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|Title:||Accountability in human resources systems: The impression management and performance-directed functions of goal-setting in the performance evaluation process|
|Author(s):||Frink, Dwight David|
|Doctoral Committee Chair(s):||Ferris, Gerald R.|
|Department / Program:||Labor and Employment Relations|
|Discipline:||Labor and Employment Relations|
|Degree Granting Institution:||University of Illinois at Urbana-Champaign|
|Subject(s):||Business Administration, Management
Sociology, Industrial and Labor Relations
|Abstract:||Accountability, the condition in which one will likely need to defend decisions or actions, is a common but seldom researched topic in organizational studies. This study purports to investigate the effects of accountability in human resources systems, using the evaluation of performance as a context. Performance evaluation is the fundamental accountability mechanism in organizations, and is often a primary function of the organization's human resources department. Performance evaluations are likely to become impression management events when there are rewards or punishments associated with the evaluation outcome. Additionally, goal setting is often used in conjunction with performance evaluations, with the intention of continual development.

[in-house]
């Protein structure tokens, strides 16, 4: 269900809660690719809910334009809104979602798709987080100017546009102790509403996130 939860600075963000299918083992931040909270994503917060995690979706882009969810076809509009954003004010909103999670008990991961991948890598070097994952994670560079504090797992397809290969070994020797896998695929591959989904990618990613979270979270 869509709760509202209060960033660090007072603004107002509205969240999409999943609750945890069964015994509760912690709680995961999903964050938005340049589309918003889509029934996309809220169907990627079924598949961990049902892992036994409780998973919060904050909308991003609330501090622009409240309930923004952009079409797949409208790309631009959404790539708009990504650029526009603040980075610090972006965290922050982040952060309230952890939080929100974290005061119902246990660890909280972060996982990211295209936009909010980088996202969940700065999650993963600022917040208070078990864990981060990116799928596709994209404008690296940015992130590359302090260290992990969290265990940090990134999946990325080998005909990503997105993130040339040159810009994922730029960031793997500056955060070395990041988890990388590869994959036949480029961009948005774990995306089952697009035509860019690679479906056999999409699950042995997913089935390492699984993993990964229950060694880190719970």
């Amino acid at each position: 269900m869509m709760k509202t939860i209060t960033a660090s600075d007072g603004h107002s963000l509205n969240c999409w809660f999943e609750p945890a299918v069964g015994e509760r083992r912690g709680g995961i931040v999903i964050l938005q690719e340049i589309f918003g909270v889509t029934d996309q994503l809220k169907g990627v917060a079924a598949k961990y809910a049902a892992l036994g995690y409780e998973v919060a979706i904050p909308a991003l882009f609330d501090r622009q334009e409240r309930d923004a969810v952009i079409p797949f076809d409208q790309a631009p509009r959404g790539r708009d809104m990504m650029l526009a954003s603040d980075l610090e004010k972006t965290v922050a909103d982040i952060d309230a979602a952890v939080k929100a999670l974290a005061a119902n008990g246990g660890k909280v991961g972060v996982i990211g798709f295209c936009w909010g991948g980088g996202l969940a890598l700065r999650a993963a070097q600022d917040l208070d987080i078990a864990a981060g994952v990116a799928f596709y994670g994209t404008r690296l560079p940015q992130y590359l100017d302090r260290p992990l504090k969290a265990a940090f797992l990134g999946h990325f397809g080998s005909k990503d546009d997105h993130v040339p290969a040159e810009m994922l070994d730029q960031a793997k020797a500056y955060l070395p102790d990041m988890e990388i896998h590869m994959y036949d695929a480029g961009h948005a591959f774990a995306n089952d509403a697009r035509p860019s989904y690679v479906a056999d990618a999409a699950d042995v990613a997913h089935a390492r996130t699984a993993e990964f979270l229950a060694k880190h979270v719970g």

The integration of theoretical perspectives from accountability, performance evaluation, impression management, and goal setting resulted in the proposition that goals may be used for two purposes: an impression-management function and a performance-directed function. One implication is that people will set high goals when they feel those to whom they answer will think differently of them because of their goals. In addition, it was suggested that this occurs because people actually approach decisions and tasks according to their perceptions of accountability conditions.
A laboratory experiment and a field study were used to investigate these notions, and results indicate that those in both studies approached tasks differently according to their perceptions of accountability conditions. Accountability was operationalized both by manipulating conditions and by measurement of perceptions, and multiple criteria were included to more closely replicate naturally occurring conditions. There was convergence across the studies concerning the effects of accountability on goals and attentiveness.
|Rights Information:||Copyright 1994 Frink, Dwight David|
|Date Available in IDEALS:||2011-05-07|
|Identifier in Online Catalog:||AAI9503190|
This item appears in the following Collection(s)
Graduate Dissertations and Theses at Illinois
Graduate Theses and Dissertations at Illinois
Dissertations and Theses - Labor and Employment Relations